A proposed special ├Čoverlay├« district along the Paluxy River-Barnard Street corridor and U.S. Highway 67 received so much opposition from businesses and citizens at a public hearing Monday night that the Glen Rose City Council decided not to approve it.

The vote was 3-2, with Mayor Pro Tem Johnny Martin and council members Chris Bryant and Tom Osborn voting against the overlay and members Sue Oldenburg and Bob Stricklin voting in favor.

A parade of business owners told the council that the overlay would impose too many restrictions, infringe on their property rights and bring "too much government" to business. There remained a lot of confusion about prohibited uses in the district and regulations regarding development, even though council members and members of the Planning and Zoning board assured those concerned that the overlay would be less restrictive than the city's existing building ordinance.

Ernest Reinke, co-owner of the Inn of the River along with his wife, Shirley, said he felt the overlay would "put an undue hardship on people wanting to come to Glen Rose to start a business."

Ken Simpson, who owns the Simply Suds laundromat, said he thought passing the overlay districts would make Glen Rose more economically depressed and hurt small businesses.

Many business owners said they opposed the overlay because it would add too many complications to their abilities to expand, remodel and sell their businesses.

But Bryant pointed out that the overlay was supposed to simplify requirements and preserve Glen Rose's small-town feel and beauty.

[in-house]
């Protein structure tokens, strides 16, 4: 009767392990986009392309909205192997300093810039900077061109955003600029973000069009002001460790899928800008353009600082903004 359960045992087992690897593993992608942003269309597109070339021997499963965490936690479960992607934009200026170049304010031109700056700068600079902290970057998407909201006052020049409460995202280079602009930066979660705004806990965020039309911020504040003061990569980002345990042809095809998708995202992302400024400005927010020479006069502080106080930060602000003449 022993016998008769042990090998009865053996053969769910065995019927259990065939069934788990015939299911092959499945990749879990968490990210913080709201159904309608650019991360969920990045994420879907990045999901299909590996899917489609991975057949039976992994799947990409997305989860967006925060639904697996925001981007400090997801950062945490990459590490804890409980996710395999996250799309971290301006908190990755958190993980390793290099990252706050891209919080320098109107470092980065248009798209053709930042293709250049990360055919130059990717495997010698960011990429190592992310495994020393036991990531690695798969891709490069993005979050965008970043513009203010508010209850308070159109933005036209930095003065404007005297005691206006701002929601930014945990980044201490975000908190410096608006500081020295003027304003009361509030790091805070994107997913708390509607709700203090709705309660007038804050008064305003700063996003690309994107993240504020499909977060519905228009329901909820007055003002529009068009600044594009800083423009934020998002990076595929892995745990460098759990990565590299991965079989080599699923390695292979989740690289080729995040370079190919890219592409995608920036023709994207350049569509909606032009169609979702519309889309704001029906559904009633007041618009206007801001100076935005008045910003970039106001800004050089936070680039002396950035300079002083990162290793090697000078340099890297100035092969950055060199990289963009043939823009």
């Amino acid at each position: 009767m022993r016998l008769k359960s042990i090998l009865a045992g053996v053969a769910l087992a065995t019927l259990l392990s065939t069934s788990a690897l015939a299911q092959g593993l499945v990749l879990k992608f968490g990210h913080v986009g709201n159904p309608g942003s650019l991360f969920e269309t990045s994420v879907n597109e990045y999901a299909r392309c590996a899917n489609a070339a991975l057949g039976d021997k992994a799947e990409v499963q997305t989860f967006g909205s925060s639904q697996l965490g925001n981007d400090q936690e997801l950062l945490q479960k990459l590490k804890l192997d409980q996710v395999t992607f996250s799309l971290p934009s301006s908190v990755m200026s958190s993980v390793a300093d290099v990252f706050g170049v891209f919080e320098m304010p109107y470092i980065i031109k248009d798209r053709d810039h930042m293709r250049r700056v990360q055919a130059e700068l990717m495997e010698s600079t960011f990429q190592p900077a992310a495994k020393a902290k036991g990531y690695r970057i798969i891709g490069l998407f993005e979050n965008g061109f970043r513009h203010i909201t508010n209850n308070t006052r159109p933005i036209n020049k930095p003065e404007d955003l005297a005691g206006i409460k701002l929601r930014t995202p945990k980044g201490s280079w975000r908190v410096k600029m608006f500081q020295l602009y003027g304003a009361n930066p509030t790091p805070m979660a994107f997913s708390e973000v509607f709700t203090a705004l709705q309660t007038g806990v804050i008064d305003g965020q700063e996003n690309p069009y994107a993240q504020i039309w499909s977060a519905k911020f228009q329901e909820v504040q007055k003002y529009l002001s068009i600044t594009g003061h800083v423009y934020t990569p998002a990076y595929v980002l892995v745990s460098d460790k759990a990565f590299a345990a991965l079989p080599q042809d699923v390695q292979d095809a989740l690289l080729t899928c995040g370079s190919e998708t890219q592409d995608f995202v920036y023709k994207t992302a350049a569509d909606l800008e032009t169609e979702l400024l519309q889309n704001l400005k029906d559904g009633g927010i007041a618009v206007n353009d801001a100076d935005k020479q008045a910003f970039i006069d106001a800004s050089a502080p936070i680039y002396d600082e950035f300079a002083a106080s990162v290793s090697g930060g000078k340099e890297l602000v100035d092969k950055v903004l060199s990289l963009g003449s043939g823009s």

"It actually protects the business owner," he said. But he added that so much opposition concerned him.

"When you've got this many people opposing, something is not right," Bryant said.

The stated purpose of the Highway Overlay District is to "protect and enhance Glen Rose's image" along the city's main business corridor and its unique Paluxy River area and Barnard Street corridor, implementing the vision established with the city's Comprehensive Plan, the masterplan the council approved to guide its growth into the future.

The Highway Overlay District, for example, also prohibited certain uses, such as boat sales, mini-warehouses, incinerators, trailer parks and taxidermists.

One of the biggest magnets for opposition was the requirement that a minimum of 60 percent of all front building facades include limestone, rustic wood, painted wood, stucco, brick or fiber cement siding. The district also regulated types of windows, roof pitch and other architectural elements. It also required landscape buffers and controlled signage. All freestanding signs built after the overlay's passage would be monument signs. Screening would be required for trash receptacles, loading areas and outside storage.

Exceptions could be made by requesting an "alternative standards" approval.

In the end, though, the majority of the council agreed with the overlay's opponents.

Martin said he thought it simply created too much bureaucracy and too many hoops for people to jump through.

"I think it will stifle building," Martin said.